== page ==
Monaco Yacht Show eyes economic turning point

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It is always questionable at the Monaco Yacht Show what the bigger spectacle is: the superyachts in the glittering waters of the Port Hercules, teak decks shimmering in the sun; or the customers who come to shop, hoping to drop their next 100 million euros on a floating palace.

Where boats are concerned, nothing is too outlandish, according to the Wall Street Journal. One of the biggest show-stoppers this year will be Oceanco's Nirvana, displayed in broker Edmiston & Co.'s new quay. The 88.5-meter boat comes complete with two reptile tanks, containing water dragons, bearded lizards and exotic frogs, and a retractable swimming-pool cover to turn one's sunset swim into an evening dance floor (yours for 230 million euros).

Or there's Feadship's 78.5-meter Hampshire 2, whose helicopter landing pad can be transformed into a tennis, netball or baseball court at the touch of a button (price upon request).

As for the clientele, the Sept. 19-22 show is where suntans come in one color — all-year round.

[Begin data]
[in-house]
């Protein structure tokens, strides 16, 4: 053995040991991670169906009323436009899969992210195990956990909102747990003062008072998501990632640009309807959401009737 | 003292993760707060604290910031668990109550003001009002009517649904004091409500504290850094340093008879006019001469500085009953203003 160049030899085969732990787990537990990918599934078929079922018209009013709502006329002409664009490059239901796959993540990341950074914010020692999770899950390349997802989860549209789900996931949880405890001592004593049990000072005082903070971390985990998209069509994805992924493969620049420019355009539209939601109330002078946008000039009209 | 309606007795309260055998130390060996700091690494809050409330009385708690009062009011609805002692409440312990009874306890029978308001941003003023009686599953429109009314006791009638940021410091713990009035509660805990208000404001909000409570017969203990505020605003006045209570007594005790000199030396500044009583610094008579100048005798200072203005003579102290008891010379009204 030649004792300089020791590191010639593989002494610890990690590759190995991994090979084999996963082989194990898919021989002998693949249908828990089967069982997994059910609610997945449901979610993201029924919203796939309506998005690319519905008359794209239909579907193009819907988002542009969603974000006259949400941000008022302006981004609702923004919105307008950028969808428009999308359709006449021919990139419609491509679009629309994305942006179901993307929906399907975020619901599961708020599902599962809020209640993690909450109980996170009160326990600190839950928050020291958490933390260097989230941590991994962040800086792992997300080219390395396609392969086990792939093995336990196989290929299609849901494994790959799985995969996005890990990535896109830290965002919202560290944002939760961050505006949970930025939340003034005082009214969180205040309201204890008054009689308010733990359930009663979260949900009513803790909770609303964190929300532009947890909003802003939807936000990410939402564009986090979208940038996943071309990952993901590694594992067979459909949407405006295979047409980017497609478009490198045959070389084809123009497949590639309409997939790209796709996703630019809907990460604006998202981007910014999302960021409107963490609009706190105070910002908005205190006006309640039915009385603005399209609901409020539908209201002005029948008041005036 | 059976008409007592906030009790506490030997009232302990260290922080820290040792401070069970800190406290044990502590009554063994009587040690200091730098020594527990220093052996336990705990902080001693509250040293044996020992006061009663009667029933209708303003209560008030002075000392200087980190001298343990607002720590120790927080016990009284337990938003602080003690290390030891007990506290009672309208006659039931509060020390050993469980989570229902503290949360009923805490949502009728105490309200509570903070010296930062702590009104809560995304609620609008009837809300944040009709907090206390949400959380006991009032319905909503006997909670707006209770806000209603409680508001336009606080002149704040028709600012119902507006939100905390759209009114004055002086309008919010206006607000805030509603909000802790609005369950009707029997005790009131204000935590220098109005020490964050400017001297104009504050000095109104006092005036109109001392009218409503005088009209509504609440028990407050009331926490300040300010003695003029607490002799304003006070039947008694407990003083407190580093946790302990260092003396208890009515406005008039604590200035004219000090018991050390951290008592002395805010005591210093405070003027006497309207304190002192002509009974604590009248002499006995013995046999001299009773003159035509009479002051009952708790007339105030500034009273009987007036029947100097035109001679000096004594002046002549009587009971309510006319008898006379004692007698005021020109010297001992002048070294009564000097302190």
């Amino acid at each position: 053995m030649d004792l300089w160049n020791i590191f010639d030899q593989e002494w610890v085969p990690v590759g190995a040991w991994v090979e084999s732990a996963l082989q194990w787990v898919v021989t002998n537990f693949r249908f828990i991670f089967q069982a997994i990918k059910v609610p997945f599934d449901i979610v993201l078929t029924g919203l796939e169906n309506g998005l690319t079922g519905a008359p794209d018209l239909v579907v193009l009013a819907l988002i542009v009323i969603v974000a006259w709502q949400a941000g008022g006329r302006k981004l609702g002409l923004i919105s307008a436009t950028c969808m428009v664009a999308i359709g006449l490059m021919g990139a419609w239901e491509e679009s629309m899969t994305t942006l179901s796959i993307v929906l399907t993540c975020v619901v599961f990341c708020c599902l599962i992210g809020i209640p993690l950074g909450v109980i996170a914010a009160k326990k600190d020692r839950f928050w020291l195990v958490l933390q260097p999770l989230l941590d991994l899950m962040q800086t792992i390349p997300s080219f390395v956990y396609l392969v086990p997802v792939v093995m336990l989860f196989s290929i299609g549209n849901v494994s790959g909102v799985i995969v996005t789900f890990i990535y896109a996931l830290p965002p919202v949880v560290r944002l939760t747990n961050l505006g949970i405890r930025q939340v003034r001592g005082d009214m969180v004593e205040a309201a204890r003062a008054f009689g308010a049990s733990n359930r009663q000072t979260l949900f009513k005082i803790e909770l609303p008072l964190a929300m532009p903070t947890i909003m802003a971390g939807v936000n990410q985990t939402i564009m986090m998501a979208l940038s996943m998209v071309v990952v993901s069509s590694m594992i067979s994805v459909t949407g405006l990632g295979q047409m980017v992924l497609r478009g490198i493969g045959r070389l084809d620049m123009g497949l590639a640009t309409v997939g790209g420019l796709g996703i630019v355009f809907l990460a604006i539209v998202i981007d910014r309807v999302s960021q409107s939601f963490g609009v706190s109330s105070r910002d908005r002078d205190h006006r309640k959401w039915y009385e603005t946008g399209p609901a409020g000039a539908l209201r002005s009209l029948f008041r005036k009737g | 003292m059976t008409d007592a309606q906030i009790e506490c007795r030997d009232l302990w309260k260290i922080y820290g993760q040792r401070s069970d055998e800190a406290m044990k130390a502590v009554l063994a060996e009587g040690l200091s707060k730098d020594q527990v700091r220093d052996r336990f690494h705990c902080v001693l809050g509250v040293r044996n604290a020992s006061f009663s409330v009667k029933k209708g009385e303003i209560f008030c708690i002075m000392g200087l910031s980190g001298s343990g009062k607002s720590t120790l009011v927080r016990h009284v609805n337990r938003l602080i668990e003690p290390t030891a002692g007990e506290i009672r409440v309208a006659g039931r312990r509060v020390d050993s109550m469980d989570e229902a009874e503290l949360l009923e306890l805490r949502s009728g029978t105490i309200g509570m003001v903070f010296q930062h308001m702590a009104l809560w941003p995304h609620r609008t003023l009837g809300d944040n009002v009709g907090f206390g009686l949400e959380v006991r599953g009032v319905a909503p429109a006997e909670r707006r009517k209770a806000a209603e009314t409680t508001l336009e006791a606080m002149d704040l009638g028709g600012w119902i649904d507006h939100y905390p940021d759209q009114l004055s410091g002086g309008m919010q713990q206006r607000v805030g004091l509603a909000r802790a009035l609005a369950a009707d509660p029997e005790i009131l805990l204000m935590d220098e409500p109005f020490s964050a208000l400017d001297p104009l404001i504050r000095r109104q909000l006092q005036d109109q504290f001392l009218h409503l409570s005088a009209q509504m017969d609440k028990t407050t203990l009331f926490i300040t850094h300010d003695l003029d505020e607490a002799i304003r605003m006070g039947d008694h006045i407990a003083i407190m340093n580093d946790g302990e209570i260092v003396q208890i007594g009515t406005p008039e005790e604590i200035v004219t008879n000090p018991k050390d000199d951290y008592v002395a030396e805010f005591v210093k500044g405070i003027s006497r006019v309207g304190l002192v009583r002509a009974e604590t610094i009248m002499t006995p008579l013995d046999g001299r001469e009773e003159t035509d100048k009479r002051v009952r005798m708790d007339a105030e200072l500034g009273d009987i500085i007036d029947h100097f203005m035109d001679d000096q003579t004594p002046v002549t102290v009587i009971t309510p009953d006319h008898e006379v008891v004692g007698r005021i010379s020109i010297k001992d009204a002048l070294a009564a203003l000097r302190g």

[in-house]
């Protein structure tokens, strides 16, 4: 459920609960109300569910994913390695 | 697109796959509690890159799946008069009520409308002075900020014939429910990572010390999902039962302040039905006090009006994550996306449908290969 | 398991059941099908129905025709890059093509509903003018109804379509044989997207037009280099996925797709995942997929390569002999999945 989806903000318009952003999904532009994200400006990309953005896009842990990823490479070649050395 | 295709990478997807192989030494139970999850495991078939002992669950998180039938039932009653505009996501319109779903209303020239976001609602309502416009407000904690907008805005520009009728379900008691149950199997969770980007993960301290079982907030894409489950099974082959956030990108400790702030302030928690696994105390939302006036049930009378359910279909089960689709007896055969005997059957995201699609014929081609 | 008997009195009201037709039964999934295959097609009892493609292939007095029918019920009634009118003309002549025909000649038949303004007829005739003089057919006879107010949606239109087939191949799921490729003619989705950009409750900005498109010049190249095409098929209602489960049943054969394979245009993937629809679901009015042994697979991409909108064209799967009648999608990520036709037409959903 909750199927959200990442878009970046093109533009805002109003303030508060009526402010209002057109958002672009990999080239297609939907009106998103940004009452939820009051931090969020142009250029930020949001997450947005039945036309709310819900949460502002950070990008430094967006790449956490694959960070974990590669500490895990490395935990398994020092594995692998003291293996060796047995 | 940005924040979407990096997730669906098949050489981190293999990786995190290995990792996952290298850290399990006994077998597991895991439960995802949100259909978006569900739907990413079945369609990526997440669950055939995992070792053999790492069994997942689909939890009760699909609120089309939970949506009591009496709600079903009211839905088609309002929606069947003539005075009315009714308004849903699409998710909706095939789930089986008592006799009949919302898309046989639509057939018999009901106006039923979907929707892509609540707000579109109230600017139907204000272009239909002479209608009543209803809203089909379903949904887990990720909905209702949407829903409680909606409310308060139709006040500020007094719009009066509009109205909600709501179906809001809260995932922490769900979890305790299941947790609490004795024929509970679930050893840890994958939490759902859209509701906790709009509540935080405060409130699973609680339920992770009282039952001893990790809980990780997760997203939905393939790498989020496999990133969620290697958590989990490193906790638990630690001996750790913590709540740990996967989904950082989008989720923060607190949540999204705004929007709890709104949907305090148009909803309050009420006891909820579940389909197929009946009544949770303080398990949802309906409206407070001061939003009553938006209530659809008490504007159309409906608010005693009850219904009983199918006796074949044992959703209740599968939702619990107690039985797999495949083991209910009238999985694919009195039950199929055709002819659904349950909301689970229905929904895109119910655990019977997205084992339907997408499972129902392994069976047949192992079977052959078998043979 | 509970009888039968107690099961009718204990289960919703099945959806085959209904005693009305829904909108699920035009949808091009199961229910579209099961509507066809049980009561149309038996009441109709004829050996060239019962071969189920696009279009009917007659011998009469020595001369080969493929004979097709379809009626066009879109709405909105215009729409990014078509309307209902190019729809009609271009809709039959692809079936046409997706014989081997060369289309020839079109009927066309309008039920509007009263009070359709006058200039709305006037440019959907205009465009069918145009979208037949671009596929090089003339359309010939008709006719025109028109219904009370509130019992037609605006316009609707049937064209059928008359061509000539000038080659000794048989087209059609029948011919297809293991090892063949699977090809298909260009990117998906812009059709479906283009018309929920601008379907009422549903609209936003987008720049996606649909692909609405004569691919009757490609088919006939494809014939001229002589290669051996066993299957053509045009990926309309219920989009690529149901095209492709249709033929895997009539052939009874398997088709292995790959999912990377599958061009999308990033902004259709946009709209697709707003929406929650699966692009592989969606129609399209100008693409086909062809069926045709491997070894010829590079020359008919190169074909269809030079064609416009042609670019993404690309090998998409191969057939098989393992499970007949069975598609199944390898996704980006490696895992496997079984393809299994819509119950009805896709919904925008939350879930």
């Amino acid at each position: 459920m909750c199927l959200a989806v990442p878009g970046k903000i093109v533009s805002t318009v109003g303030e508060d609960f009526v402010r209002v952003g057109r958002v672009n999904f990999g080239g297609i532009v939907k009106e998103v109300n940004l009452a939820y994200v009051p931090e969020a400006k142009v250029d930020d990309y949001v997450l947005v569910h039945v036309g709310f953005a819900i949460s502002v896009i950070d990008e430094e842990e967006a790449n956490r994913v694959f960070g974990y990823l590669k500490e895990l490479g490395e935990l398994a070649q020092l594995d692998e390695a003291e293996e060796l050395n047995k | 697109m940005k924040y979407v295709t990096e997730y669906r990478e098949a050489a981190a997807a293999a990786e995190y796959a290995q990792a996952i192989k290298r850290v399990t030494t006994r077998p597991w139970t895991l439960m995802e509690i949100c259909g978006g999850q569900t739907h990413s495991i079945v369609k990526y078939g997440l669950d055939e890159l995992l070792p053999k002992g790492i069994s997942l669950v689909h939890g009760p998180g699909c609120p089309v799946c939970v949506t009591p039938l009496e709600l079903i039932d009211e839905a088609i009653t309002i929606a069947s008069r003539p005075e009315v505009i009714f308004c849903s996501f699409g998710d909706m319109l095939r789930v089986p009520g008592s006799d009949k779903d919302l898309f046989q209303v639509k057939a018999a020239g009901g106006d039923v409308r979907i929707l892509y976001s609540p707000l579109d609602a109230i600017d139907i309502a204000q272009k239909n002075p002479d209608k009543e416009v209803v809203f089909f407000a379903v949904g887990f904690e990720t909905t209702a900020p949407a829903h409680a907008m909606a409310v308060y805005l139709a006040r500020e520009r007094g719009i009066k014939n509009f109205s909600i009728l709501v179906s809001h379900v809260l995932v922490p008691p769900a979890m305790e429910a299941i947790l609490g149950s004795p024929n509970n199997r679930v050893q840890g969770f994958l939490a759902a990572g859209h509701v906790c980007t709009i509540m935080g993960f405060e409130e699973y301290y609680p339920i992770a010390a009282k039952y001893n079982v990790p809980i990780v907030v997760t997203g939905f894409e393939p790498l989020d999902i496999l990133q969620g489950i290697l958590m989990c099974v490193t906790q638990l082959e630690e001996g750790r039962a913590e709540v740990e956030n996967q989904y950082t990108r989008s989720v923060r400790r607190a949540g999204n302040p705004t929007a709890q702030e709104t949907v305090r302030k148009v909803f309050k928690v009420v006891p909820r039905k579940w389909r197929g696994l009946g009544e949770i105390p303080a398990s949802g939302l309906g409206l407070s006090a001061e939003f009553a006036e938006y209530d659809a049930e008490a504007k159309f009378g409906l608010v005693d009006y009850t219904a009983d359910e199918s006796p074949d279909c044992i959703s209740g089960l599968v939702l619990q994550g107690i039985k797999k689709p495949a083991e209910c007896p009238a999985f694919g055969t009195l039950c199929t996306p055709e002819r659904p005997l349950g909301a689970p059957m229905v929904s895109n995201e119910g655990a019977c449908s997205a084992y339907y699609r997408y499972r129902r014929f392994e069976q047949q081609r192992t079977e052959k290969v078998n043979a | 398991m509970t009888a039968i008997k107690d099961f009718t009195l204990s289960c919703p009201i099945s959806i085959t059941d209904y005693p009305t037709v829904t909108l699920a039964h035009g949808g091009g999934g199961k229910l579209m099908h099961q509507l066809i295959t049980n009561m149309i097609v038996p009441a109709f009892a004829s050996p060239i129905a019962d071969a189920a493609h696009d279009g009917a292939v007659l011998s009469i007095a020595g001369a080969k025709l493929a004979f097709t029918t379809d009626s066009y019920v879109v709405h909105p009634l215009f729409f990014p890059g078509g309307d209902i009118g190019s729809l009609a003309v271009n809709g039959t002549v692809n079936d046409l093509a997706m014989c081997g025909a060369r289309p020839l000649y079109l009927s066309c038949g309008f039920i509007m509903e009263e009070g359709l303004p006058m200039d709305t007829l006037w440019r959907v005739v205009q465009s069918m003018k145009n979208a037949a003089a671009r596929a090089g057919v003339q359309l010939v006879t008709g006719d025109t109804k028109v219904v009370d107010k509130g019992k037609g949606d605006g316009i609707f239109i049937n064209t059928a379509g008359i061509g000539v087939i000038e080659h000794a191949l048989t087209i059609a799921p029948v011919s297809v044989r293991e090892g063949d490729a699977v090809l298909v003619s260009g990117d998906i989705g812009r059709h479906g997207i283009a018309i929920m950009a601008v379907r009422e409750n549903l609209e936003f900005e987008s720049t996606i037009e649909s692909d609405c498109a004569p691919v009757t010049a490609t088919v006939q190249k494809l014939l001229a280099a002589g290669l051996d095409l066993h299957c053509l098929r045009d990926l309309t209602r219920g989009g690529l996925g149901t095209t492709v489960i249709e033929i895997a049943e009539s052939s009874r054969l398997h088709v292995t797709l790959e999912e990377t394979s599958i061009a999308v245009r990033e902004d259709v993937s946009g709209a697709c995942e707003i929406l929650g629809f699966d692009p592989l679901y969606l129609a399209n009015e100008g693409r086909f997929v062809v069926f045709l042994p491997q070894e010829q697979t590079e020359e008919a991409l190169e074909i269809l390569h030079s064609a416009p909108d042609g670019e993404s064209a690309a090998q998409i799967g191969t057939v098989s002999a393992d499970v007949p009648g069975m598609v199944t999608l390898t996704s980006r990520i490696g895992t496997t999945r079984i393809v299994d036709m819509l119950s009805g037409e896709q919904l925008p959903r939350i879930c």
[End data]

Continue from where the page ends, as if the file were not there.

But gloss aside, those inside the yachting world are hoping the event will attract some much-needed cash to the industry, which has been hampered by the recession, even if it comes at a discount.

"Simply due to the nature of the market, people will be looking for a good deal," Rory Trahair of Edmiston told the paper. "You don't need to pay a premium. It is a buyers' market, no question. However, sellers are unwilling to accept that the market has changed, so our job is to negotiate."

"There are boats which will have 40 percent off their original build cost," Jonathan Beckett, chief executive of Burgess Yachts, told the paper. "Everyone is looking for a deal. However, there is a difference between a deal and a steal."

Despite that, the mood remains cautiously optimistic. "Everyone is hoping for this great upsurge," says Mike Reeves, of yacht interior designers Claydon Reeves, which is bringing its glass-sided concept yacht Exo to the show.. "It has been very flat for a while and the boom time is over, but maybe this is the big turning point."

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